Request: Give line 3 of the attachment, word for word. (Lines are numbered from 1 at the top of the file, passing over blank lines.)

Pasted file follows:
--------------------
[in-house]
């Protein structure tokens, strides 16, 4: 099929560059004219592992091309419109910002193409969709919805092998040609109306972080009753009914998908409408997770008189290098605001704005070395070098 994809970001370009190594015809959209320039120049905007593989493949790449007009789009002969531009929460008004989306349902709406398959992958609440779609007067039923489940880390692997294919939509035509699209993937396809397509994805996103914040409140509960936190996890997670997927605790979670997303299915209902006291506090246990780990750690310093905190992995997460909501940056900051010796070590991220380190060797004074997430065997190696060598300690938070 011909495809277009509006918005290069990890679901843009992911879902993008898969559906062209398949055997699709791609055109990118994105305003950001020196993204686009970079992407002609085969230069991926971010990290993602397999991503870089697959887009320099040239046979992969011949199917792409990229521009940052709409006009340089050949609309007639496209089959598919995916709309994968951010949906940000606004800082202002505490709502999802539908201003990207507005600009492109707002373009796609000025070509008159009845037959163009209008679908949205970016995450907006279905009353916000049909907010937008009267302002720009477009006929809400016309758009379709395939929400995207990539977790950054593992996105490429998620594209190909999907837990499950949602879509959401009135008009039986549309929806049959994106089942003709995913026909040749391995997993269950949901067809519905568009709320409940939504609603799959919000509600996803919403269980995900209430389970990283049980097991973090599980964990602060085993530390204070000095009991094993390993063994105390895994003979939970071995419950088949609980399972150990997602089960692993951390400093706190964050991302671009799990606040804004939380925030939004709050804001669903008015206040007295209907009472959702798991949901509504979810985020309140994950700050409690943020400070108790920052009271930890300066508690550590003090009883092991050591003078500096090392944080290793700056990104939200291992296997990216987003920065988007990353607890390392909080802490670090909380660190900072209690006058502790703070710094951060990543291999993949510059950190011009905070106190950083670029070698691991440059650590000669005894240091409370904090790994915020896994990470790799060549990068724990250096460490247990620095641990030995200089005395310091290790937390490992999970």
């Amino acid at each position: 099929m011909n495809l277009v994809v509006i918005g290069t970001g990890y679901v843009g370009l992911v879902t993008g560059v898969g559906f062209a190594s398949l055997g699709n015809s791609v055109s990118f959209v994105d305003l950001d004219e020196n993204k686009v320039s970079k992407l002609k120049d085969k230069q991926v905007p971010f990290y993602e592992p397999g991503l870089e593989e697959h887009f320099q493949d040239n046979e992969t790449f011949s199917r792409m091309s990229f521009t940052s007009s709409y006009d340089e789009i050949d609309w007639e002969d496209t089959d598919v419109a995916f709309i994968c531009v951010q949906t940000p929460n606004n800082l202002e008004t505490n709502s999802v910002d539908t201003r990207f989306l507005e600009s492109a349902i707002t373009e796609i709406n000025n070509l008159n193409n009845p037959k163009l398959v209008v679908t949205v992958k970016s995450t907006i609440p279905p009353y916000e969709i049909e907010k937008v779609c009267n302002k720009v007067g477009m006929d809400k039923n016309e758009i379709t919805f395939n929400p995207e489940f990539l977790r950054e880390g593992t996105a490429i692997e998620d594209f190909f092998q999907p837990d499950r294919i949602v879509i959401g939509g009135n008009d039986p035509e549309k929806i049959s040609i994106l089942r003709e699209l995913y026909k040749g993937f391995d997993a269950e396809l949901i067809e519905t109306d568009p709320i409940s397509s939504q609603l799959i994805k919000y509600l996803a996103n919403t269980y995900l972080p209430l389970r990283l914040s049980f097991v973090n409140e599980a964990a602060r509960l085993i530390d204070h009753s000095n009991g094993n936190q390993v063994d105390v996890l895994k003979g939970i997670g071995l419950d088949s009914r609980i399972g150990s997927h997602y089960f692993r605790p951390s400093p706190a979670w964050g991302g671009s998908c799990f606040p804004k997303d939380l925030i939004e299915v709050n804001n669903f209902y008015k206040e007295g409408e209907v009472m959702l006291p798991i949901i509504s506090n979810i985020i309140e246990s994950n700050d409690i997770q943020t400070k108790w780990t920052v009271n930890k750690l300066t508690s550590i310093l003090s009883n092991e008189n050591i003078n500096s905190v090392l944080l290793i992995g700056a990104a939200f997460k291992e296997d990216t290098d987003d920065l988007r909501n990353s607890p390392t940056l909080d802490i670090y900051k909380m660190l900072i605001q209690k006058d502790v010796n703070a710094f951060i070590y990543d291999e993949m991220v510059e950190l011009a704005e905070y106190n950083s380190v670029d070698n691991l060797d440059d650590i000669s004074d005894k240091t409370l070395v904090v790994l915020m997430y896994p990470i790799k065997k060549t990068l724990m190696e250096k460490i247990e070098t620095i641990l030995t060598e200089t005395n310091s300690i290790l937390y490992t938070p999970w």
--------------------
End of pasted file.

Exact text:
């Amino acid at each position: 099929m011909n495809l277009v994809v509006i918005g290069t970001g990890y679901v843009g370009l992911v879902t993008g560059v898969g559906f062209a190594s398949l055997g699709n015809s791609v055109s990118f959209v994105d305003l950001d004219e020196n993204k686009v320039s970079k992407l002609k120049d085969k230069q991926v905007p971010f990290y993602e592992p397999g991503l870089e593989e697959h887009f320099q493949d040239n046979e992969t790449f011949s199917r792409m091309s990229f521009t940052s007009s709409y006009d340089e789009i050949d609309w007639e002969d496209t089959d598919v419109a995916f709309i994968c531009v951010q949906t940000p929460n606004n800082l202002e008004t505490n709502s999802v910002d539908t201003r990207f989306l507005e600009s492109a349902i707002t373009e796609i709406n000025n070509l008159n193409n009845p037959k163009l398959v209008v679908t949205v992958k970016s995450t907006i609440p279905p009353y916000e969709i049909e907010k937008v779609c009267n302002k720009v007067g477009m006929d809400k039923n016309e758009i379709t919805f395939n929400p995207e489940f990539l977790r950054e880390g593992t996105a490429i692997e998620d594209f190909f092998q999907p837990d499950r294919i949602v879509i959401g939509g009135n008009d039986p035509e549309k929806i049959s040609i994106l089942r003709e699209l995913y026909k040749g993937f391995d997993a269950e396809l949901i067809e519905t109306d568009p709320i409940s397509s939504q609603l799959i994805k919000y509600l996803a996103n919403t269980y995900l972080p209430l389970r990283l914040s049980f097991v973090n409140e599980a964990a602060r509960l085993i530390d204070h009753s000095n009991g094993n936190q390993v063994d105390v996890l895994k003979g939970i997670g071995l419950d088949s009914r609980i399972g150990s997927h997602y089960f692993r605790p951390s400093p706190a979670w964050g991302g671009s998908c799990f606040p804004k997303d939380l925030i939004e299915v709050n804001n669903f209902y008015k206040e007295g409408e209907v009472m959702l006291p798991i949901i509504s506090n979810i985020i309140e246990s994950n700050d409690i997770q943020t400070k108790w780990t920052v009271n930890k750690l300066t508690s550590i310093l003090s009883n092991e008189n050591i003078n500096s905190v090392l944080l290793i992995g700056a990104a939200f997460k291992e296997d990216t290098d987003d920065l988007r909501n990353s607890p390392t940056l909080d802490i670090y900051k909380m660190l900072i605001q209690k006058d502790v010796n703070a710094f951060i070590y990543d291999e993949m991220v510059e950190l011009a704005e905070y106190n950083s380190v670029d070698n691991l060797d440059d650590i000669s004074d005894k240091t409370l070395v904090v790994l915020m997430y896994p990470i790799k065997k060549t990068l724990m190696e250096k460490i247990e070098t620095i641990l030995t060598e200089t005395n310091s300690i290790l937390y490992t938070p999970w």